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Rekluse Core EXP/Left Hand Rear Brake

Among the best upgrades that the aftermarket is capable of conjuring.

by Martin Hackworth

Photos: Martin Hackworth, Rekluse


      Alright - so I am stubborn. Worse, just a bit south of full of it, if forced to own up to a personal shortcoming. Before this year I scoffed at Rekluse clutches. Yep, it's true. And I had to get in line to do it too. My riding buddies, who tend toward the hard corps trad end of the riding spectrum, would howl in derision at the mere mention of Rekluse (by way of disclosure, similar protests were heard from the same quarters concerning the advent of push button starting, radiators and mono shocks). Not, mind you, that any of us are alone in this misconception. If you want to yap about Rekluse Clutches, without actually having used one, your are going to yell to be heard above the din.

    Earlier this year I had an opportunity to spend a few days at Jimmy Lewis Offroad. One morning Jimmy invited me ride one of his Rekluse-equipped personal bikes. I could not believe how smooth it was - like the greatest, most experienced left hand in the world controlled the clutch in any condition. No reasonable person could have come to any conclusion other than that it was pretty trick. When Jimmy asked me what I thought about it, I came back with the usual line about a Rekluse clutch being a cheater part.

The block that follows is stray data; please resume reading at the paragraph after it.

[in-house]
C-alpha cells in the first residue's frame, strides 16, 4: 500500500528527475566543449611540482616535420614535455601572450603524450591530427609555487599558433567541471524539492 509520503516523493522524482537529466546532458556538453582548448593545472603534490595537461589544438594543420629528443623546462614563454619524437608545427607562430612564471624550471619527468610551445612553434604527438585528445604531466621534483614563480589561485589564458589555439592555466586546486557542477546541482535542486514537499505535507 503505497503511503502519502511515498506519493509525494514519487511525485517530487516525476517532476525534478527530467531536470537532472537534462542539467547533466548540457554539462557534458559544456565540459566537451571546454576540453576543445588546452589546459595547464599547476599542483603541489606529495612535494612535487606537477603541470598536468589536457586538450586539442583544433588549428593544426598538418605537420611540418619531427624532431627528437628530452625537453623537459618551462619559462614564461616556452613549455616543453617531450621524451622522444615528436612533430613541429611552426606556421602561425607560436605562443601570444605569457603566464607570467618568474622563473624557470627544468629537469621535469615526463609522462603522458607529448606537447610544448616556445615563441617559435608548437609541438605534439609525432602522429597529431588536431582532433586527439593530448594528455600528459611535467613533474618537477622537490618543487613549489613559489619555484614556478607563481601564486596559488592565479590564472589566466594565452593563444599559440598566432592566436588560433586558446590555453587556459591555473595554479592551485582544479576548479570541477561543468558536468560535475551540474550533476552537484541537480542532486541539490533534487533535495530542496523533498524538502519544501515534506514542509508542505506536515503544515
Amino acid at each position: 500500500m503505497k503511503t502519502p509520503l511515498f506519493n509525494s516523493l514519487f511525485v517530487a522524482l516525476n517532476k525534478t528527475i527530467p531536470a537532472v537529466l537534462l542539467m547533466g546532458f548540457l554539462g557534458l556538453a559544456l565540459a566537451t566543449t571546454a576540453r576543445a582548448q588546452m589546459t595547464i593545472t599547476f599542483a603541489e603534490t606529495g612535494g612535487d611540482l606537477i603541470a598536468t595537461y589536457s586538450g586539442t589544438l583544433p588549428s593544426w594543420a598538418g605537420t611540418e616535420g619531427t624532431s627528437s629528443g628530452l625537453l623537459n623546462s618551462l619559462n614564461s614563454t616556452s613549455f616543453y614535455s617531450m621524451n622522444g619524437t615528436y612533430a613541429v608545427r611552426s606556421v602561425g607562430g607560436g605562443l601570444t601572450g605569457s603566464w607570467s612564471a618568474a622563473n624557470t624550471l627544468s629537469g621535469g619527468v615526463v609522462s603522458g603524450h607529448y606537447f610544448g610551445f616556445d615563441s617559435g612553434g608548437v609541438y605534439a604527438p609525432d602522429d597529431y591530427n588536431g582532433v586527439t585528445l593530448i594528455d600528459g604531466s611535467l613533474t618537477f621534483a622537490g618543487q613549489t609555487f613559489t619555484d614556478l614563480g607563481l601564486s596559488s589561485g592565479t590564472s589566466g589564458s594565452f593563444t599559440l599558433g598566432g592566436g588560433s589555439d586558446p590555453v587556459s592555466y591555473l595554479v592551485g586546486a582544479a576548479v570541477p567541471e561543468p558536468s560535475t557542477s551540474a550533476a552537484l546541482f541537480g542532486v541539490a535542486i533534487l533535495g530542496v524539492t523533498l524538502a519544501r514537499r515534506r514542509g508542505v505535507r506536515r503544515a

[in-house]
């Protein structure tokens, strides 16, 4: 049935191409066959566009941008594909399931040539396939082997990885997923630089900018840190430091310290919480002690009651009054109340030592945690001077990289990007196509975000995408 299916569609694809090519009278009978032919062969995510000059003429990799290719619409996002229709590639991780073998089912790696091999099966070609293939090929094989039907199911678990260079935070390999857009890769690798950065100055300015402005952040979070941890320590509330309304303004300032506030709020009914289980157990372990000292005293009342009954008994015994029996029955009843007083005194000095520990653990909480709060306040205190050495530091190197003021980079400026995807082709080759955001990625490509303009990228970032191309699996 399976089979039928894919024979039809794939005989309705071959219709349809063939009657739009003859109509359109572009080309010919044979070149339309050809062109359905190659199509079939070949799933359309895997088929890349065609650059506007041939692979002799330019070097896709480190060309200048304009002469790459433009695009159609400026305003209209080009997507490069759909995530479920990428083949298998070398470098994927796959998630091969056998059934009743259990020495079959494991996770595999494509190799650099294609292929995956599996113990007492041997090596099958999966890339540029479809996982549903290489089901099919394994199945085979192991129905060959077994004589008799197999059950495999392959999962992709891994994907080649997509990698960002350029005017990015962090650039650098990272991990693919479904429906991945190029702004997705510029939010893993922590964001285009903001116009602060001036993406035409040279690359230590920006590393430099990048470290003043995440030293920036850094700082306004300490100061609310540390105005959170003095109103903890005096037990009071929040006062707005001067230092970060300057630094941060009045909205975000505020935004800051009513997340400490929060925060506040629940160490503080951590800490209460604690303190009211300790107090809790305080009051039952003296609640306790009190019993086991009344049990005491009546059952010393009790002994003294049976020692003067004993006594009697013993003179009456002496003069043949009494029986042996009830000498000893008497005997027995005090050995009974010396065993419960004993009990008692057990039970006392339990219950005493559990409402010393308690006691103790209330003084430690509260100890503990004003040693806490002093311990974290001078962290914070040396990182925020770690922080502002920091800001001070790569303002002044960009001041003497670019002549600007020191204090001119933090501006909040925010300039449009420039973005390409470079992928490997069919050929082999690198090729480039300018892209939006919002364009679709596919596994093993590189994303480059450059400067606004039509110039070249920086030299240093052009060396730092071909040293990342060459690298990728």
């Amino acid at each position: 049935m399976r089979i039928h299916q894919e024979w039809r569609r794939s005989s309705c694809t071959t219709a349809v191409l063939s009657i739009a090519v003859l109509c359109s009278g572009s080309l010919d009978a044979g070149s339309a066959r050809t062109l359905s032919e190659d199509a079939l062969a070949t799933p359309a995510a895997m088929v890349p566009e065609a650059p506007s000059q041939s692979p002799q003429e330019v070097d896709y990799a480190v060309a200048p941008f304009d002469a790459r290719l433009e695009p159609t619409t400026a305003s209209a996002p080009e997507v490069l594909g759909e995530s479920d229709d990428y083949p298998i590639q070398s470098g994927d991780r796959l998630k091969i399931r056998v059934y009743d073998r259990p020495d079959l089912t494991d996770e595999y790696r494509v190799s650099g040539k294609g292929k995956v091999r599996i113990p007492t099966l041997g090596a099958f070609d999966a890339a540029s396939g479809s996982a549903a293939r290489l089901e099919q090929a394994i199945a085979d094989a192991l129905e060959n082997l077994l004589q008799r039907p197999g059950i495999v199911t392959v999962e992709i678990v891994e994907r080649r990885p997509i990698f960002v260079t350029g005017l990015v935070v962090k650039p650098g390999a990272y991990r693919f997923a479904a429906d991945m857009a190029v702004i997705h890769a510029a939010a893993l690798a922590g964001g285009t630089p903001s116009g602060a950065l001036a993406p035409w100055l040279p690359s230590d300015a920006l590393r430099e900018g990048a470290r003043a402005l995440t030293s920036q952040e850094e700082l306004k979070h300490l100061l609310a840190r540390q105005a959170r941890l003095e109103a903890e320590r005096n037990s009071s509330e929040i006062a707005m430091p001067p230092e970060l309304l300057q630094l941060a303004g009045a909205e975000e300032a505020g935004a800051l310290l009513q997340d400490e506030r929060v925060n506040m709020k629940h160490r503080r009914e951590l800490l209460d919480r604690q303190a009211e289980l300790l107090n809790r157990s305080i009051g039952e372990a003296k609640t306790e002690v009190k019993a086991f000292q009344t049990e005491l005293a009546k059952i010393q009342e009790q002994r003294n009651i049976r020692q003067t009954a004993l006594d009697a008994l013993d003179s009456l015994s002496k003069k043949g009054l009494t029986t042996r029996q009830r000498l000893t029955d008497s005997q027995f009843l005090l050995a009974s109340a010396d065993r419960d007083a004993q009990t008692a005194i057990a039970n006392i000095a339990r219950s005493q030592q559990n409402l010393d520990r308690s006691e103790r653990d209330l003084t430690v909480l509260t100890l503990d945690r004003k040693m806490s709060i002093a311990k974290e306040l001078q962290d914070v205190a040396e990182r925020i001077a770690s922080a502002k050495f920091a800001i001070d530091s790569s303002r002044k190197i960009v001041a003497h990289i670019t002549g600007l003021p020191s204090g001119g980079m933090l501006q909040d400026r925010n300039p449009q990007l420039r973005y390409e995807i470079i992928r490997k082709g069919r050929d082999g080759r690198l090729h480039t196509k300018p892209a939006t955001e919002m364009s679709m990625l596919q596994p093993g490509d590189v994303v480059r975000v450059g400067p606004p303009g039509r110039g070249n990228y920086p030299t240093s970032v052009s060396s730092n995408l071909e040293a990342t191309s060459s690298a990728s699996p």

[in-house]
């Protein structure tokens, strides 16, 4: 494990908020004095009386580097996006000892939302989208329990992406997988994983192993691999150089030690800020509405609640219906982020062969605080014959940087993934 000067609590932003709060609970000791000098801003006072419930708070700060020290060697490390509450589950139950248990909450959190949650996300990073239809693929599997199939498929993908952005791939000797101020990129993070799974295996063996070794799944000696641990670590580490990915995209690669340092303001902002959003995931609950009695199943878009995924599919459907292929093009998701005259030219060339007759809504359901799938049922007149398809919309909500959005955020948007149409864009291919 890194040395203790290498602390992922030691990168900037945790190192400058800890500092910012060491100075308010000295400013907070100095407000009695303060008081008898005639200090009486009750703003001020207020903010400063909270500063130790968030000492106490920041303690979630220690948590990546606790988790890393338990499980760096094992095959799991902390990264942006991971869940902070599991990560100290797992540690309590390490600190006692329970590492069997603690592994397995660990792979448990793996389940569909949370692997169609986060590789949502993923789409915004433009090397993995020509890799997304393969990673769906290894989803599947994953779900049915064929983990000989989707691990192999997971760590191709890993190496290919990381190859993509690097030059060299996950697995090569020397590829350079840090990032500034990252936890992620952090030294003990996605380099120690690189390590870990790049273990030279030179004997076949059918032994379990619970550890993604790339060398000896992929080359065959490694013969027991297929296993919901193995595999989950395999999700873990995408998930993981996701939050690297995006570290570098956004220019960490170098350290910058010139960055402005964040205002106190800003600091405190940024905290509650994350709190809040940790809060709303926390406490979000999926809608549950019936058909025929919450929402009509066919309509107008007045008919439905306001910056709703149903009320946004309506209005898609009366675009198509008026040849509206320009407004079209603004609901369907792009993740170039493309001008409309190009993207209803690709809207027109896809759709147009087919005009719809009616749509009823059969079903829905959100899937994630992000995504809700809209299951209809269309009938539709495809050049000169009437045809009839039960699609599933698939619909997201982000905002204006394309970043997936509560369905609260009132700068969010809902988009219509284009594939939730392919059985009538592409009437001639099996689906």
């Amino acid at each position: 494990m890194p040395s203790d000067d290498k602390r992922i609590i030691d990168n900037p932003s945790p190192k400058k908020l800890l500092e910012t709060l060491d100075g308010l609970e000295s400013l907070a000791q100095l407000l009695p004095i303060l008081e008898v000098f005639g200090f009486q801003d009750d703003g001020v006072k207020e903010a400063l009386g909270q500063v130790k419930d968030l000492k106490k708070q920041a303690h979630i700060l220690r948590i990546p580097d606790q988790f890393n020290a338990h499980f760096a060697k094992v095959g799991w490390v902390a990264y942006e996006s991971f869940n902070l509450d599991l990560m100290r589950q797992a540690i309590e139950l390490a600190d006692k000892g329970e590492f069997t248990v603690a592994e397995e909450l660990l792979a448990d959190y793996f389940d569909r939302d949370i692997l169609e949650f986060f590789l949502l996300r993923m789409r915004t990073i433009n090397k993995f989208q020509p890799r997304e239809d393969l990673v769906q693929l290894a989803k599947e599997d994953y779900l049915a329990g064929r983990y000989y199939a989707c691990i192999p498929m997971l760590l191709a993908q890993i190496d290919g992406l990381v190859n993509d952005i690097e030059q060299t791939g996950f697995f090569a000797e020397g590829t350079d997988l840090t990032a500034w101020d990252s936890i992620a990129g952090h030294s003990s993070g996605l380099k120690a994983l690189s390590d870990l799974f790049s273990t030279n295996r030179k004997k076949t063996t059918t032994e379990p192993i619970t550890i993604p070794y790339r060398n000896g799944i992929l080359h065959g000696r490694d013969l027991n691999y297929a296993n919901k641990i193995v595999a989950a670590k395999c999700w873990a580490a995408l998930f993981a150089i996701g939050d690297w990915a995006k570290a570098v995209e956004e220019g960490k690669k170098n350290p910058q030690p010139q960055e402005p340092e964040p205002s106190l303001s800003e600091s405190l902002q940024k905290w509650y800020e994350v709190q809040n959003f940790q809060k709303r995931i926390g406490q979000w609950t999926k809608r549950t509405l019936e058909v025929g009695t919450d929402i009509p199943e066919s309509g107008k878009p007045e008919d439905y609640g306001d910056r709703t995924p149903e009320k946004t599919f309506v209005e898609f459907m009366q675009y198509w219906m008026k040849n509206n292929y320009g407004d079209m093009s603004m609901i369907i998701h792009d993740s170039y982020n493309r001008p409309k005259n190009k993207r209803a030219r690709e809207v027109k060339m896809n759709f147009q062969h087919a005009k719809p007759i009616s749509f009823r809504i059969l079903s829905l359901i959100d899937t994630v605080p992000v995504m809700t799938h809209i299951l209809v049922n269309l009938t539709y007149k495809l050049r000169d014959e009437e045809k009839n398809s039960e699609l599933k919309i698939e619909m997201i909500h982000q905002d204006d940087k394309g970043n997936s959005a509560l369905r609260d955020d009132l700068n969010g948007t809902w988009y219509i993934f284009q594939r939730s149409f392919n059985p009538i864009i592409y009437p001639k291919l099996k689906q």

"Cheating?" said Jimmy, with only the vaguest hint of a smile, "Well, why don't you just start riding harder stuff?" Though it'd been 40 years or so, I was reminded, in that moment, that getting spanked still hurts.

     A month later I was a course worker at the King of the Motos enduro. No shortage of Rekluse clutches there - being used by some of the best riders in the world too. From my perch in Sledgehammer canyon, it dawned on me that perhaps I ought to try a Rekluse. Soon after I began perusing the Rekluse website for options for my CRF450X. Because I wanted to retain the operation of the clutch lever, and wanted to be able to bump start the bike in a pinch, I chose the top of the line Core EXP, which allows for the most normal operation of the clutch lever (if desired) and retains bump-starting ability.

     Upon opening the box, anyone with experience in tools or machinery will be impressed by the caliber of the parts in the Rekluse kit. We are talking a very high level of craftsmanship and attention to detail here - all made in the USA. It is one quality unit. By all accounts, Rekluse clutches, across the board, are sturdier than the OEM units they replace. The Rekluse clutch simply exudes mechanical virtue. It's cool to behold just sitting in the box.